Robyn's Ramblings

Being Community Commons

It’s been more than a year now since the Kerikeri congregation experienced something unique in the life of a congregation.  Coming to church on Sunday morning meant coming to a place that was not only fresh and new and unlike any traditional building but fresh and new to everyone attending.  Those who had been part of the Sunday group as if forever and those who came along for the first time, plus everyone in between, we equally could make ourselves at home.

He Aituā

Aituā is a powerful Māori word that can’t really be matched in English.  H.W. Williams dictionary speaks of “misfortune, trouble, disaster, accident”, and next to it is aitu meaning “calamity”.  It’s when death comes trampling, death of a person or other sorts of death – of dreams, or a relationship, of health, of prospects, of the future we thought we had.  Basically anything that bowls us over.   

Religion and Peace

Talk about religions and conflict is sure to get a mention. The perception is that religion involves disagreement and often opposition. There’s something about being correct. For some reason faith seems to mean being right or having the right truths.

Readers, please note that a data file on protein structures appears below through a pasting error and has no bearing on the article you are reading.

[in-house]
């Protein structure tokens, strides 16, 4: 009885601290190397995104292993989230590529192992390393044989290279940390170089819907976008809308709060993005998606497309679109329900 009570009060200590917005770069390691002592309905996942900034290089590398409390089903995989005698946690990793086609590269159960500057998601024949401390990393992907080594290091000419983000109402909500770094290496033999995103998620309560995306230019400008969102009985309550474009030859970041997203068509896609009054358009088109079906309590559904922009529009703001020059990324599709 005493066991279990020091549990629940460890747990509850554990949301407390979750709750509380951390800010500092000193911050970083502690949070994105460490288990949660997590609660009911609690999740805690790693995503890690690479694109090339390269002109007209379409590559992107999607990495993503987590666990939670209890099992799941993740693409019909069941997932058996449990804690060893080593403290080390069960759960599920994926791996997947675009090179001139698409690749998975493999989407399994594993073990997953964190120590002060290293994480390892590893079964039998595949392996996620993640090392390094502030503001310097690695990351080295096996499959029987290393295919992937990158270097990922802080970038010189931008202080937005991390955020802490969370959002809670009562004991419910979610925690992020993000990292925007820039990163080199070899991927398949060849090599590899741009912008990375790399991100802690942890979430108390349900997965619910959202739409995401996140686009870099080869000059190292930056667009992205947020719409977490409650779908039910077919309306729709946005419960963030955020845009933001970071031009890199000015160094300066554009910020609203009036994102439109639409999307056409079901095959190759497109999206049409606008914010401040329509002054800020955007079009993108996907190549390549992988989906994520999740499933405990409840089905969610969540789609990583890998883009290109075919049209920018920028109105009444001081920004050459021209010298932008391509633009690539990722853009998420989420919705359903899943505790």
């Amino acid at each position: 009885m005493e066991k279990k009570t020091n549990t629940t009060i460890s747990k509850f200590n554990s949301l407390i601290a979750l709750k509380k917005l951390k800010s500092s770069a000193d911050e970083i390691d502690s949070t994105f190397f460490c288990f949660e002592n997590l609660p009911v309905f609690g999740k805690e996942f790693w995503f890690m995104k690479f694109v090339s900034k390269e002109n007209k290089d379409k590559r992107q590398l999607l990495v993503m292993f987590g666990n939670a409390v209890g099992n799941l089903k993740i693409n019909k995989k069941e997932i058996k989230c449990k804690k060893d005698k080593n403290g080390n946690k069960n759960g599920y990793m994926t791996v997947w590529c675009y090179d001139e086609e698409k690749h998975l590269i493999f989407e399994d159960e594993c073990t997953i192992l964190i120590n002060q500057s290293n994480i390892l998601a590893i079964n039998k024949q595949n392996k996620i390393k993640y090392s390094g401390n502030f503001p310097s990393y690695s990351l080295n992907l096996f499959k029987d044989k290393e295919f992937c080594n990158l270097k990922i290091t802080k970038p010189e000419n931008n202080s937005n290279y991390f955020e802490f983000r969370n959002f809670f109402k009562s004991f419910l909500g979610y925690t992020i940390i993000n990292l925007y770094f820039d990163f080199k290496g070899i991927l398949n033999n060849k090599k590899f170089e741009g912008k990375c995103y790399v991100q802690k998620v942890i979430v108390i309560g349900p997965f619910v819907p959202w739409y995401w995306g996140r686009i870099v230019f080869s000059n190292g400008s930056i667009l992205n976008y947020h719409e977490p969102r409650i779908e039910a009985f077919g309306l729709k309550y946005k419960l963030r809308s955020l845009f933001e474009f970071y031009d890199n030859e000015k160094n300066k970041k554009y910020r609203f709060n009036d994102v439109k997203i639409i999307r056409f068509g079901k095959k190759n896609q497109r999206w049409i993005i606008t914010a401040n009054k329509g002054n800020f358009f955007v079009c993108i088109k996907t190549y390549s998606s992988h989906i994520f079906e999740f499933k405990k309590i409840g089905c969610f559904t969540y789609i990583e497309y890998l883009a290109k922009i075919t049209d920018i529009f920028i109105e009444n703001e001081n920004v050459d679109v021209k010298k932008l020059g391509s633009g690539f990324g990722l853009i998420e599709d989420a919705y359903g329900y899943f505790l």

Religion in fact means what joins people into community together – the Latin word ligare means to bind.  Belief in having the right truths does bind people together, but does it make community?

At Home in this Place

What did we envisage our new “church” in Kerikeri would it be like?  Anything like it has turned out to be?
I guess I dreamed it was possible.  It was like a glimmer of a vision, and the thinking and preparation was focused on working out what might just create the environment in which that vision would happen – an environment particularly of welcome.  A place where we would want to spend time; a place where people with no church interest would find themselves happy to be; a home. Our church home; our communities’ open home.  

Farewell to Inspiring Church Friends

Grace and peace to you all in the name of Christ.  Kia tau ki a koutou katoa te aroha noa, me te rangimārie, i runga i te ingoa o te Karaiti. 
* * * * * * *

Pages